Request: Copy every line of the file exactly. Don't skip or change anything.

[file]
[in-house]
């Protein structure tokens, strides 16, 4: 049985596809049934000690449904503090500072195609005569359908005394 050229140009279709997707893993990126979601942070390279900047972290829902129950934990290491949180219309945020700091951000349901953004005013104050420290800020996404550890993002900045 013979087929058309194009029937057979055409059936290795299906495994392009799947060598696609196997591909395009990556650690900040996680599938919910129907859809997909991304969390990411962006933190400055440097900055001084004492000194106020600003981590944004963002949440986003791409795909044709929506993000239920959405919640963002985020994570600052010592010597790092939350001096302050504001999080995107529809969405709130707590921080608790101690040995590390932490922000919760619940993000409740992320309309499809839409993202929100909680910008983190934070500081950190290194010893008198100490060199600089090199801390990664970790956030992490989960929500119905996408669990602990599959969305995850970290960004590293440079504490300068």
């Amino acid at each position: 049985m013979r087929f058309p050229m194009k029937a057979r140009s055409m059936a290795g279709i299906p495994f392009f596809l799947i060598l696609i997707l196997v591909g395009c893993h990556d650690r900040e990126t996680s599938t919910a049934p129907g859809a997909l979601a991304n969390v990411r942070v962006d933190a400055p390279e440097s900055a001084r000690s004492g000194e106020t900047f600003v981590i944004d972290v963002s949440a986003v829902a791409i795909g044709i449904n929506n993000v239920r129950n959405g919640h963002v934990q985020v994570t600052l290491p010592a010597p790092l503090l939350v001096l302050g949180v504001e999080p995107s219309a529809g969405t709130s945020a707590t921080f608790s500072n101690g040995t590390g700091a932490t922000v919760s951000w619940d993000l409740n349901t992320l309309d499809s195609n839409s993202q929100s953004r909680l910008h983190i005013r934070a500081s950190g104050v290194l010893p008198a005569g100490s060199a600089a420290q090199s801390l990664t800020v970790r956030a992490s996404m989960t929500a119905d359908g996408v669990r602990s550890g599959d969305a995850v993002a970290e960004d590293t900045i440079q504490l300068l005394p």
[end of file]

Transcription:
[in-house]
């Protein structure tokens, strides 16, 4: 049985596809049934000690449904503090500072195609005569359908005394 050229140009279709997707893993990126979601942070390279900047972290829902129950934990290491949180219309945020700091951000349901953004005013104050420290800020996404550890993002900045 013979087929058309194009029937057979055409059936290795299906495994392009799947060598696609196997591909395009990556650690900040996680599938919910129907859809997909991304969390990411962006933190400055440097900055001084004492000194106020600003981590944004963002949440986003791409795909044709929506993000239920959405919640963002985020994570600052010592010597790092939350001096302050504001999080995107529809969405709130707590921080608790101690040995590390932490922000919760619940993000409740992320309309499809839409993202929100909680910008983190934070500081950190290194010893008198100490060199600089090199801390990664970790956030992490989960929500119905996408669990602990599959969305995850970290960004590293440079504490300068």
């Amino acid at each position: 049985m013979r087929f058309p050229m194009k029937a057979r140009s055409m059936a290795g279709i299906p495994f392009f596809l799947i060598l696609i997707l196997v591909g395009c893993h990556d650690r900040e990126t996680s599938t919910a049934p129907g859809a997909l979601a991304n969390v990411r942070v962006d933190a400055p390279e440097s900055a001084r000690s004492g000194e106020t900047f600003v981590i944004d972290v963002s949440a986003v829902a791409i795909g044709i449904n929506n993000v239920r129950n959405g919640h963002v934990q985020v994570t600052l290491p010592a010597p790092l503090l939350v001096l302050g949180v504001e999080p995107s219309a529809g969405t709130s945020a707590t921080f608790s500072n101690g040995t590390g700091a932490t922000v919760s951000w619940d993000l409740n349901t992320l309309d499809s195609n839409s993202q929100s953004r909680l910008h983190i005013r934070a500081s950190g104050v290194l010893p008198a005569g100490s060199a600089a420290q090199s801390l990664t800020v970790r956030a992490s996404m989960t929500a119905d359908g996408v669990r602990s550890g599959d969305a995850v993002a970290e960004d590293t900045i440079q504490l300068l005394p």